Henry Ford grew up near Dearborn, Michigan, reconstructing and repairing mechanical devices. At the age of 16, he found work and learning opportunities at the Michigan Car Company Works.
In 1907, Henry Ford vowed to make "a motor car for the great multitude" rather than a luxury item for the rich. He would accomplish this by bringing down the price and producing large quantities to achieve economies of scale.
Who was Henry Ford, and what was the first vehicle he ever built? How did he come to revolutionize the automobile industry?
The son of Irish immigrants, Henry Ford was born on July 30, 1863, in the area of Dearborn, Michigan, to a prosperous farming family headed by William and Mary (Litogot) Ford. He was the eldest of six surviving children. Taught to read by his mother before attending a one-room school, Henry grew up reconstructing and repairing mechanical devices and, as a teenager, was instantly fascinated by steam-driven engines. That fascination grew into a lifetime of engineering involvement and business success.
Unsuited to farming life, he later observed "my earliest recollection is that, considering the results, there was too much work on the place." Ford, then sixteen years old, walked the eight miles to Detroit and found work and learning opportunities at the Michigan Car Company Works. He moved on to a machinist apprenticeship, then to work in the shipbuilding industry, and then in 1882, came back to the farm to operate and repair steam engines made by the Westinghouse Company.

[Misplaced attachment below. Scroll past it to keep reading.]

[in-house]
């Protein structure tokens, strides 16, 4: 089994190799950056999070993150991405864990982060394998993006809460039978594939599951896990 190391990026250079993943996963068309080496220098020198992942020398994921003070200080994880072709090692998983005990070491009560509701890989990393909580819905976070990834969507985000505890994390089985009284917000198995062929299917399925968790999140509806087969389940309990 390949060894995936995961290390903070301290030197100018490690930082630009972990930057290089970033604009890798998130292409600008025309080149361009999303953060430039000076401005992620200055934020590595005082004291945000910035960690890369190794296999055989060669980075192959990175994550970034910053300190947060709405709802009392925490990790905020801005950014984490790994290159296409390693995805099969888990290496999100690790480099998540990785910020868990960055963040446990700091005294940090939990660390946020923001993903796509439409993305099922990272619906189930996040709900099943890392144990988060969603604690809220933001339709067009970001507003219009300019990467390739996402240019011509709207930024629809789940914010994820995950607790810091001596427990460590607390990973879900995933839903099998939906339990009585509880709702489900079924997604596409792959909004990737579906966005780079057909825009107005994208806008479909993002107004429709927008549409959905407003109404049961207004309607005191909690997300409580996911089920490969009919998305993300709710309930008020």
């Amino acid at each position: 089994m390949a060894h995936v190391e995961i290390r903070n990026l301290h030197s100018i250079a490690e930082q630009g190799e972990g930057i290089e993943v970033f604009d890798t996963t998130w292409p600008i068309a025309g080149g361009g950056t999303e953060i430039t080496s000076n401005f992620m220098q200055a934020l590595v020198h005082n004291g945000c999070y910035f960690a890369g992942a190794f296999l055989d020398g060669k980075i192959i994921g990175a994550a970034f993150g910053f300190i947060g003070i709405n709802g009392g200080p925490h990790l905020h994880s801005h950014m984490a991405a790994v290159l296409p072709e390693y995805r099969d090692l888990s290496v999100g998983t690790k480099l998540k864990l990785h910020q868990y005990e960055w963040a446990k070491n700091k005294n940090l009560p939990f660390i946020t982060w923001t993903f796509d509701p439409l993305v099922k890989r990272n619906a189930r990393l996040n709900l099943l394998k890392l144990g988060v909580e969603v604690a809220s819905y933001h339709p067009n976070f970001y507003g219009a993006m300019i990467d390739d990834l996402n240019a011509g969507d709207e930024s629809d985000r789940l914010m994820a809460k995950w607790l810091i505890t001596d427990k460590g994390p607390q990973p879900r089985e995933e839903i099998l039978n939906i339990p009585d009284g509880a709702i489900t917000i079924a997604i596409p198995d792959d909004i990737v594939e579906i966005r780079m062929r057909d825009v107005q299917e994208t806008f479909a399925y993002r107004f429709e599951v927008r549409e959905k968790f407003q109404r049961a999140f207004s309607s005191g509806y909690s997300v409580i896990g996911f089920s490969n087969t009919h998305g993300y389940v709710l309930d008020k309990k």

Ford met Clara Bryant, daughter of a farmer, in the social circle of the neighborhood and on April 11, 1888, they were married and settled in a new home on the Ford farmstead. Their only child, Edsel Bryant Ford, was born in 1893.
In 1891, Ford left the farm again, this time for work at the Edison Illuminating Company in Detroit as a night engineer. In his spare time at the Edison Illuminating Power plant and in his Detroit apartment, he switched his attention and began building experimental gasoline-powered engines. The first Ford vehicle, the "Quadricycle," an improvement on previous gasoline-powered vehicles, resulted from this work and was built in the June of 1896 in a nearby garage.
The Quadricycle consisted of a toolbox seat mounted on a chassis, in front of the engine which powered the four bicycle wheels via 10 feet of bicycle chain. Its two-cylinder engine generated four horsepower and a top speed of 20 mph. It had no brakes and no reverse gear drive and it "stopped" by breaking down on its maiden trip through Detroit.
Ford's enthusiasm endured and he was encouraged by the support of Thomas Edison who now favored the gasoline-powered over the electric-powered version of the horseless carriage.
A second Ford model followed in 1898 and by August of the following year, Ford obtained sufficient financial backing to resign from Edison and become superintendent of the new Detroit Automobile Company. This enterprise lasted just one year, beaten by the conflict between rapid profit and the hopes of backers versus output capabilities. One successful model, a delivery wagon, was manufactured in that time.